In all criminal prosecutions, the accused shall enjoy the right to a speedy and public trial, by an impartial jury of the state and district wherein the crime shall have been committed, which district shall have been previously ascertained by law, and to be informed of the nature and cause of the accusation; to be confronted with the witnesses against him; to have compulsory process for obtaining witnesses in his favor, and to have the assistance of counsel for his defense.
-- 6th Amendment to the Bill of Rights
Zacarias Moussaoui was arrested before 9-11 when his suspicious behavior at a flight-training school drew the attention of FBI agents in Minneapolis. He has been in solitary confinement ever since. He has never denied his connection to the 9-11 conspirators, only that he was not personally involved in the Sept attacks. It was John Ashcroft who decided that Moussaoui (who is not an American citizen) should be provided with all the protections afforded to an American citizen. He foolishly believed that the case would be a “slam-dunk” and would demonstrate the munificence of American jurisprudence.
It hasn’t turned out that way, and the Justice Dept has had to compensate for its own incompetence by battering the Constitution at every turn. For one thing, it’s doubtful that keeping a suspect in solitary confinement without bail for four years meets the 6th Amendment’s requirement that “the accused shall enjoy the right to a speedy and public trial.” In reality, Moussaoui’s incarceration probably violates the 8th Amendment’s directive against “cruel and unusual punishment”. At the very least, it makes a travesty of our purported commitment to due process.
Moussaoui maintains that terror suspects Khalid Sheikh Mohammed, Ramzi Binalshibh and Mustapha al-Hawsawi can provide testimony that will exonerate him of involvement in 9-11. The government has steadfastly refused Moussaoui’s request saying that producing the witnesses would endanger National security. Obviously, video testimony of the three witnesses could have been provided without any danger to national security by deleting questionable sections of the tape. Presiding Judge Lonnie Brinkema has consistently ruled that Moussaoui must have some access to the witnesses or the charges against him must be mitigated by way of compensation. The DOJ, however, has rejected Brinkema’s compromise and continues to press for the death penalty. They have offered to provide written testimony from the 3 suspects (entirely supervised by the state) that they claim will satisfy Moussaoui’s 6th Amendment rights.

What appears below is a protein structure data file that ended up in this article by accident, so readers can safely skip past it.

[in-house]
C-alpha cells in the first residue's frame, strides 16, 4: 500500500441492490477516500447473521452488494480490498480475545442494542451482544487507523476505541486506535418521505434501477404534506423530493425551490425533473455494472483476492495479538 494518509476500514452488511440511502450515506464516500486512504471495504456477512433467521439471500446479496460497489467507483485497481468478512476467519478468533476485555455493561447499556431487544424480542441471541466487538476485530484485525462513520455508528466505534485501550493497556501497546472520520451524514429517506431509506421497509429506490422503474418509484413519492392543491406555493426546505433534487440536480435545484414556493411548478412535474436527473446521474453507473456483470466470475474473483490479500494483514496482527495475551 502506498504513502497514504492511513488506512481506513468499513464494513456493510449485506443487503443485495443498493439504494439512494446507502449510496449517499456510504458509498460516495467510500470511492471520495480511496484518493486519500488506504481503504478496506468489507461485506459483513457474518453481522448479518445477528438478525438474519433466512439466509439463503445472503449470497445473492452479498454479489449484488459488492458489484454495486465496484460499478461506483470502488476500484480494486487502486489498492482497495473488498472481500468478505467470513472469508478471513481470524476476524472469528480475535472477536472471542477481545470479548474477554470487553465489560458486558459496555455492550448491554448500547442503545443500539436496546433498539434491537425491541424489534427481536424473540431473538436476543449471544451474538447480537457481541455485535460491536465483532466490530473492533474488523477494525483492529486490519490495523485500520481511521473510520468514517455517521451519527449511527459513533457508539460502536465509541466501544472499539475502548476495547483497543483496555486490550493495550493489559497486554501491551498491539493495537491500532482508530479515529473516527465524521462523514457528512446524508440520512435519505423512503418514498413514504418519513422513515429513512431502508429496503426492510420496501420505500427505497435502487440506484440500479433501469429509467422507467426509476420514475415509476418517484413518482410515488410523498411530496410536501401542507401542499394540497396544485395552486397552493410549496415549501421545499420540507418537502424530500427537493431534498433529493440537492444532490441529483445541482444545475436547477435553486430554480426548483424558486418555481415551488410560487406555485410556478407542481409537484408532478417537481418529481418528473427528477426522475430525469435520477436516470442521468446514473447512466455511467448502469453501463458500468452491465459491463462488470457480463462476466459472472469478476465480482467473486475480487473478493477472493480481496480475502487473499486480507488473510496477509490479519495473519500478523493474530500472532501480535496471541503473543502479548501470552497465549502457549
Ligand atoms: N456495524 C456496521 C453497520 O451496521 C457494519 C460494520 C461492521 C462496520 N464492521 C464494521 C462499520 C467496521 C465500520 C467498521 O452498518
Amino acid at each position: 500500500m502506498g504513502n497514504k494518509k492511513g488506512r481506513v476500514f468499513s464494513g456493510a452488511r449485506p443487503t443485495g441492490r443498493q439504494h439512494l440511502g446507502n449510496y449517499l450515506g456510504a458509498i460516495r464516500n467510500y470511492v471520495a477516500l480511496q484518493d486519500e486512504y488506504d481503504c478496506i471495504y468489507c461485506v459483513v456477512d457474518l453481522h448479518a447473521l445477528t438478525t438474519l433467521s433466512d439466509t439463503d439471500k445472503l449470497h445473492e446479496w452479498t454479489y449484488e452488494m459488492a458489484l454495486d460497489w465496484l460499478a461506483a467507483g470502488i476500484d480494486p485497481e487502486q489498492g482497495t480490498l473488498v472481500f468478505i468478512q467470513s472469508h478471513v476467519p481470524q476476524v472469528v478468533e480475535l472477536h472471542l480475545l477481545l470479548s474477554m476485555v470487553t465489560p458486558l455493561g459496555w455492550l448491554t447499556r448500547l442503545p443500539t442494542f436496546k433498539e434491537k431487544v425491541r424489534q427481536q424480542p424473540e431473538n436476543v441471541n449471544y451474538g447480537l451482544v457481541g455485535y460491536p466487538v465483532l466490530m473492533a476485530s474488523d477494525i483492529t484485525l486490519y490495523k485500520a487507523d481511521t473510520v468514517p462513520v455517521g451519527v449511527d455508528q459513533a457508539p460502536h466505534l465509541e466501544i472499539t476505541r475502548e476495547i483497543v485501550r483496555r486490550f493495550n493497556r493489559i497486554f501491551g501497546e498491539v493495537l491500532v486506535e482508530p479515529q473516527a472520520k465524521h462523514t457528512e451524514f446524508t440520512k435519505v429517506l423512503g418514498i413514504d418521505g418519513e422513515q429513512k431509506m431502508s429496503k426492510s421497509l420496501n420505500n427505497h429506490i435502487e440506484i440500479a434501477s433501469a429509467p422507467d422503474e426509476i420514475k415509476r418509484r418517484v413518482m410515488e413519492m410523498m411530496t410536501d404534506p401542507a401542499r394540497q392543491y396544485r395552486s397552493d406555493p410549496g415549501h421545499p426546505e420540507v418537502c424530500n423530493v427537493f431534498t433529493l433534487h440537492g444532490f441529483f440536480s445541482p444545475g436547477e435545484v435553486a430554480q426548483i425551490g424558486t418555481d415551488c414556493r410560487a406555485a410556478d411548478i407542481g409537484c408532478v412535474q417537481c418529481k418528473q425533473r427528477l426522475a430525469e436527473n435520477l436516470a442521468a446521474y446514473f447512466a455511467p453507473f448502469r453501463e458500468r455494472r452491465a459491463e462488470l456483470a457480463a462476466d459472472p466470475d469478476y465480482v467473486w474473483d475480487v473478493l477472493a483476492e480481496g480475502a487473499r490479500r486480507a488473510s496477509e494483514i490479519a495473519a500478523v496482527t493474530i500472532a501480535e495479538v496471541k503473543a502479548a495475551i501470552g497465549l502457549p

Think of how absurd this is? The prosecution is asking to oversee the testimony for the defense, (presumably) omitting whatever they choose. In other words, they are asking to be trusted to honestly prepare the defense’s case. It’s complete lunacy.
The remedy denies Moussaoui of the only chance he has to acquit himself of the charges against him, which reduces the trial to nothing more than a sham.
The refusal of the Supreme Court to hear the Moussaoui case shows that they believe that the death penalty is appropriate EVEN when citizens have been deprived of basic rights.
How can any court seek the death penalty when the accused is refused witnesses for the defense?
What other defense is there? It defeats the very purpose of having a trail at all. If this is how the Bush-state (with the implicit support of the Supreme Court) chooses to interpret the Constitution, we’d be better off tossing the Bill of Rights on the burn-pile and summoning a firing squad straightaway.
The Moussaoui case is a window into the increasingly tyrannical workings of the state, that’s why it’s buried on page 14a next to the Wal-Mart ad. For those who follow these cases, the pattern is clear and troubling. Personal liberty is being stomped out by a right-wing Supreme Court determined to undermine the “inalienable” rights of the people. With every ruling (or refusal) they continue to enhance the already extraordinary powers of the President.
Mike Whitney lives in Washington state, and can be reached at: firstname.lastname@example.org.
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